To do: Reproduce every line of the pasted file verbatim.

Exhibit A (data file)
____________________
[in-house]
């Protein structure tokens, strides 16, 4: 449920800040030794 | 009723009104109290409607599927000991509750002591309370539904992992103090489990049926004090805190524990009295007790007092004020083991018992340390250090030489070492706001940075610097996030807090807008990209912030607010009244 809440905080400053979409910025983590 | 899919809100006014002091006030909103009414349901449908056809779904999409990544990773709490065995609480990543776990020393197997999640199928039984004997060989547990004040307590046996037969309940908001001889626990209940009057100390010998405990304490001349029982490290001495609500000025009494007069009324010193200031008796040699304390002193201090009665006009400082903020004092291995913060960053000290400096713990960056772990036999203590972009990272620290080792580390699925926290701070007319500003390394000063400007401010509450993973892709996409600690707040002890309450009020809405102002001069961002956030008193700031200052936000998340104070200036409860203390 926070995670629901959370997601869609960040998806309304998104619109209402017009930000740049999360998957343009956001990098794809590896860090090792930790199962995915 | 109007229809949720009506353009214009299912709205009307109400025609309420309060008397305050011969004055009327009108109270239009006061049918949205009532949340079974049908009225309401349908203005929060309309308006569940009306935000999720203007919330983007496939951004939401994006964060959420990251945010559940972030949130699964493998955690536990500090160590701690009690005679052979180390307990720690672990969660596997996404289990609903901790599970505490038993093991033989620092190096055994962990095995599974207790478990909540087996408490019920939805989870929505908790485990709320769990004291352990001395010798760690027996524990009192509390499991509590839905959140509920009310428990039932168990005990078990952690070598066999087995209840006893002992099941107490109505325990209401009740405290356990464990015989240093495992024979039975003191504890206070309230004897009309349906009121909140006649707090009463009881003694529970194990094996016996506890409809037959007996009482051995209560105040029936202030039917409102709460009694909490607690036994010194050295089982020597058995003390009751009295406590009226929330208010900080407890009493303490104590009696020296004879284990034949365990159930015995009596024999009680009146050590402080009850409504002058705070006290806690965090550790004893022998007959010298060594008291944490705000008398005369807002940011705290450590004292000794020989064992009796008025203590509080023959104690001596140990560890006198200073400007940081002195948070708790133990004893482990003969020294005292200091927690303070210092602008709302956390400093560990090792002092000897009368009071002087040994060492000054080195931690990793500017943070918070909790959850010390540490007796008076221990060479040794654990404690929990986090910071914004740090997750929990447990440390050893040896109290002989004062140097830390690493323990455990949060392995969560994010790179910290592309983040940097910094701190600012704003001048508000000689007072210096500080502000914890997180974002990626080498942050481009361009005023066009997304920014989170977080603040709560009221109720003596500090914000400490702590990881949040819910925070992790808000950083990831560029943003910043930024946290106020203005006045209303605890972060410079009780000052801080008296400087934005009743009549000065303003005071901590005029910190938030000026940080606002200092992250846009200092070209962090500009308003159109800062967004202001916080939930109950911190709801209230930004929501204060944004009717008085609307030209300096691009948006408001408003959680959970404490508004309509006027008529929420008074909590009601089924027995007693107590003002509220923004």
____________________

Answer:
[in-house]
């Protein structure tokens, strides 16, 4: 449920800040030794 | 009723009104109290409607599927000991509750002591309370539904992992103090489990049926004090805190524990009295007790007092004020083991018992340390250090030489070492706001940075610097996030807090807008990209912030607010009244 809440905080400053979409910025983590 | 899919809100006014002091006030909103009414349901449908056809779904999409990544990773709490065995609480990543776990020393197997999640199928039984004997060989547990004040307590046996037969309940908001001889626990209940009057100390010998405990304490001349029982490290001495609500000025009494007069009324010193200031008796040699304390002193201090009665006009400082903020004092291995913060960053000290400096713990960056772990036999203590972009990272620290080792580390699925926290701070007319500003390394000063400007401010509450993973892709996409600690707040002890309450009020809405102002001069961002956030008193700031200052936000998340104070200036409860203390 926070995670629901959370997601869609960040998806309304998104619109209402017009930000740049999360998957343009956001990098794809590896860090090792930790199962995915 | 109007229809949720009506353009214009299912709205009307109400025609309420309060008397305050011969004055009327009108109270239009006061049918949205009532949340079974049908009225309401349908203005929060309309308006569940009306935000999720203007919330983007496939951004939401994006964060959420990251945010559940972030949130699964493998955690536990500090160590701690009690005679052979180390307990720690672990969660596997996404289990609903901790599970505490038993093991033989620092190096055994962990095995599974207790478990909540087996408490019920939805989870929505908790485990709320769990004291352990001395010798760690027996524990009192509390499991509590839905959140509920009310428990039932168990005990078990952690070598066999087995209840006893002992099941107490109505325990209401009740405290356990464990015989240093495992024979039975003191504890206070309230004897009309349906009121909140006649707090009463009881003694529970194990094996016996506890409809037959007996009482051995209560105040029936202030039917409102709460009694909490607690036994010194050295089982020597058995003390009751009295406590009226929330208010900080407890009493303490104590009696020296004879284990034949365990159930015995009596024999009680009146050590402080009850409504002058705070006290806690965090550790004893022998007959010298060594008291944490705000008398005369807002940011705290450590004292000794020989064992009796008025203590509080023959104690001596140990560890006198200073400007940081002195948070708790133990004893482990003969020294005292200091927690303070210092602008709302956390400093560990090792002092000897009368009071002087040994060492000054080195931690990793500017943070918070909790959850010390540490007796008076221990060479040794654990404690929990986090910071914004740090997750929990447990440390050893040896109290002989004062140097830390690493323990455990949060392995969560994010790179910290592309983040940097910094701190600012704003001048508000000689007072210096500080502000914890997180974002990626080498942050481009361009005023066009997304920014989170977080603040709560009221109720003596500090914000400490702590990881949040819910925070992790808000950083990831560029943003910043930024946290106020203005006045209303605890972060410079009780000052801080008296400087934005009743009549000065303003005071901590005029910190938030000026940080606002200092992250846009200092070209962090500009308003159109800062967004202001916080939930109950911190709801209230930004929501204060944004009717008085609307030209300096691009948006408001408003959680959970404490508004309509006027008529929420008074909590009601089924027995007693107590003002509220923004």